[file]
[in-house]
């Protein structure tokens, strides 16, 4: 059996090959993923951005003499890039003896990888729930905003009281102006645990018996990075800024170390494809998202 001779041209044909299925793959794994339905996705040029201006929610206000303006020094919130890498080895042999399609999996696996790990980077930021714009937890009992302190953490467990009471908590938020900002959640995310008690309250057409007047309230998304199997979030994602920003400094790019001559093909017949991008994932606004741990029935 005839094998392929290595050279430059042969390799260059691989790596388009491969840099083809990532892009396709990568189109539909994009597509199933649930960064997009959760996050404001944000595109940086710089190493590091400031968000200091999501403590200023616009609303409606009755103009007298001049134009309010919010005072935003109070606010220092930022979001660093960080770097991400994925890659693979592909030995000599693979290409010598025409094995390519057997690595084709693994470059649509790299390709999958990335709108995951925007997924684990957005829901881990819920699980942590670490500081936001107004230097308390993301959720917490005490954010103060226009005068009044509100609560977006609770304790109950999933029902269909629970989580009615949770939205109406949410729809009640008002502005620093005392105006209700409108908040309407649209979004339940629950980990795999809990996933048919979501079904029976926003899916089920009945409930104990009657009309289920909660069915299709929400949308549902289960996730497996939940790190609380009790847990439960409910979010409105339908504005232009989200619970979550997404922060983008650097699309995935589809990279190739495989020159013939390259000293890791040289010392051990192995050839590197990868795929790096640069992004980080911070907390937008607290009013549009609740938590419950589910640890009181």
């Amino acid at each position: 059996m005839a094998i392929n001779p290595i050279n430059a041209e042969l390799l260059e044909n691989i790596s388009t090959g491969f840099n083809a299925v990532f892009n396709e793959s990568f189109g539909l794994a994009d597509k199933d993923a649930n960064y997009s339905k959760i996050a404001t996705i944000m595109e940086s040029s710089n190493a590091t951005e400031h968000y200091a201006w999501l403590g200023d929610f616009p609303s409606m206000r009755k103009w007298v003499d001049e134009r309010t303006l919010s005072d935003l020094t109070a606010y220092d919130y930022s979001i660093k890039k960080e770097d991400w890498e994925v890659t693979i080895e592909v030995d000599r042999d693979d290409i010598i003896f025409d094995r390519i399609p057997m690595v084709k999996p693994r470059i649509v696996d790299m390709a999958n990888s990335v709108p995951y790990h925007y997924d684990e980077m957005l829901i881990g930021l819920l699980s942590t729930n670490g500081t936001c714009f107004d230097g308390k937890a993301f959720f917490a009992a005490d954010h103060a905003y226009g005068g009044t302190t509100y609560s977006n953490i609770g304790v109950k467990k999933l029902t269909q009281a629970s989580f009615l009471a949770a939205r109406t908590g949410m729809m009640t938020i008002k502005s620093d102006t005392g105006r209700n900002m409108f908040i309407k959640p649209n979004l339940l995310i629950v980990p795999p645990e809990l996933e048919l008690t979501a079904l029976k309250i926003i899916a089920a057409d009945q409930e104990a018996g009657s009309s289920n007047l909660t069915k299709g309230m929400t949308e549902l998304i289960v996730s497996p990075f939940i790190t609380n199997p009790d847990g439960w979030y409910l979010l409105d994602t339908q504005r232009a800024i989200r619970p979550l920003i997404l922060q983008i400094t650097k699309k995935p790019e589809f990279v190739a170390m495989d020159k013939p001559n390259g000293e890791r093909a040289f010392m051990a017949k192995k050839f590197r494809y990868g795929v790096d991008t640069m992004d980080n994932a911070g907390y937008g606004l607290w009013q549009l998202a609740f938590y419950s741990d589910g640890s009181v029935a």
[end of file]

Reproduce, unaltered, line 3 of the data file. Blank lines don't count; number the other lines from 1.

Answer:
């Amino acid at each position: 059996m005839a094998i392929n001779p290595i050279n430059a041209e042969l390799l260059e044909n691989i790596s388009t090959g491969f840099n083809a299925v990532f892009n396709e793959s990568f189109g539909l794994a994009d597509k199933d993923a649930n960064y997009s339905k959760i996050a404001t996705i944000m595109e940086s040029s710089n190493a590091t951005e400031h968000y200091a201006w999501l403590g200023d929610f616009p609303s409606m206000r009755k103009w007298v003499d001049e134009r309010t303006l919010s005072d935003l020094t109070a606010y220092d919130y930022s979001i660093k890039k960080e770097d991400w890498e994925v890659t693979i080895e592909v030995d000599r042999d693979d290409i010598i003896f025409d094995r390519i399609p057997m690595v084709k999996p693994r470059i649509v696996d790299m390709a999958n990888s990335v709108p995951y790990h925007y997924d684990e980077m957005l829901i881990g930021l819920l699980s942590t729930n670490g500081t936001c714009f107004d230097g308390k937890a993301f959720f917490a009992a005490d954010h103060a905003y226009g005068g009044t302190t509100y609560s977006n953490i609770g304790v109950k467990k999933l029902t269909q009281a629970s989580f009615l009471a949770a939205r109406t908590g949410m729809m009640t938020i008002k502005s620093d102006t005392g105006r209700n900002m409108f908040i309407k959640p649209n979004l339940l995310i629950v980990p795999p645990e809990l996933e048919l008690t979501a079904l029976k309250i926003i899916a089920a057409d009945q409930e104990a018996g009657s009309s289920n007047l909660t069915k299709g309230m929400t949308e549902l998304i289960v996730s497996p990075f939940i790190t609380n199997p009790d847990g439960w979030y409910l979010l409105d994602t339908q504005r232009a800024i989200r619970p979550l920003i997404l922060q983008i400094t650097k699309k995935p790019e589809f990279v190739a170390m495989d020159k013939p001559n390259g000293e890791r093909a040289f010392m051990a017949k192995k050839f590197r494809y990868g795929v790096d991008t640069m992004d980080n994932a911070g907390y937008g606004l607290w009013q549009l998202a609740f938590y419950s741990d589910g640890s009181v029935a």